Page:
Birckbek, Simon

, an English divine of the seventeenth century, was born in 1S84, and in 1600 became a student in Queen’s college, Oxford, where he took his master’s degree, and obtained a fellowship. In 1607 he went into holy orders, and acquired much reputation for his preaching, and among the learned, for his acquaintance with the fathers and schoolmen. In 1616 he was admitted to the reading of the sentences, and the year following became vicar of the church of Gilling, and the chapel of Forcet, near Richmond, in Yorkshire, where he increased his popularity by his punctual discharge of the pastoral office, and by his exemplary life. During the usurpation he was not ejected from this living, and died Sept. 1656. His principal work, which was highly valued by Selden and other learned men, is entitled “The Protestant’s evidence, shewing that for 1500 years next after | Christ, divers guides of God’s church have in sundry points of religion taught as the church of England now doth,London, 1634, 4to, and in 1657, folio, much enlarged. Some histories ol the church, particularly that of Milner, seem to be written on this plan. 1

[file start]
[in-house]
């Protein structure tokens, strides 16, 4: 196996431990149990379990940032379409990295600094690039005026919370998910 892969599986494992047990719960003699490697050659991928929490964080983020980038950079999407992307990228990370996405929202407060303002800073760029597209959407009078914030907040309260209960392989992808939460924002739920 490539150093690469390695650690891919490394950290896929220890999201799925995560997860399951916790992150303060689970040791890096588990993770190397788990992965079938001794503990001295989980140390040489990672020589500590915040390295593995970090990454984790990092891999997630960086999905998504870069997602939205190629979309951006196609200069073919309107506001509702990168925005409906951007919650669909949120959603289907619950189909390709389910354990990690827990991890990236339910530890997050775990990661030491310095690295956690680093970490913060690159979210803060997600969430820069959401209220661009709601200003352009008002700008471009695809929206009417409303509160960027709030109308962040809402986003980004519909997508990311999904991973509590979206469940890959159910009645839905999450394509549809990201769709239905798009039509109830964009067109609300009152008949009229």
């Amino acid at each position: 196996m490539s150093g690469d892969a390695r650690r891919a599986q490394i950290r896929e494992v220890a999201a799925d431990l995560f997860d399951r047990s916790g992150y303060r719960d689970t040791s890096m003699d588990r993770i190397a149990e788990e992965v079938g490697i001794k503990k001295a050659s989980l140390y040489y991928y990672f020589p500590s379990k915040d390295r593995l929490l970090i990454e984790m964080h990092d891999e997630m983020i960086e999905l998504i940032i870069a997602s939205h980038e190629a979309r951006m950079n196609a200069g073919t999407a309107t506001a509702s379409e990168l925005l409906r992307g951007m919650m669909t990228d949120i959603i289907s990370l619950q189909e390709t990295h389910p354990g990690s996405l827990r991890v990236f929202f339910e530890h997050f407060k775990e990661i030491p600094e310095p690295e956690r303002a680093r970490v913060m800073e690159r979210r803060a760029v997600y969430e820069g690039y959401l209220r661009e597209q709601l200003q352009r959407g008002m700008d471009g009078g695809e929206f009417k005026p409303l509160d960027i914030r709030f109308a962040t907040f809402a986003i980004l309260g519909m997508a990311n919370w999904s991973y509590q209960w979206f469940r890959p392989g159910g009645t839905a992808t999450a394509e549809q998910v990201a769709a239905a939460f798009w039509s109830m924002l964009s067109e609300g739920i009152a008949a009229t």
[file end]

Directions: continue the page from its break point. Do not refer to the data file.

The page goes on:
Wood’s Ath. vol. II.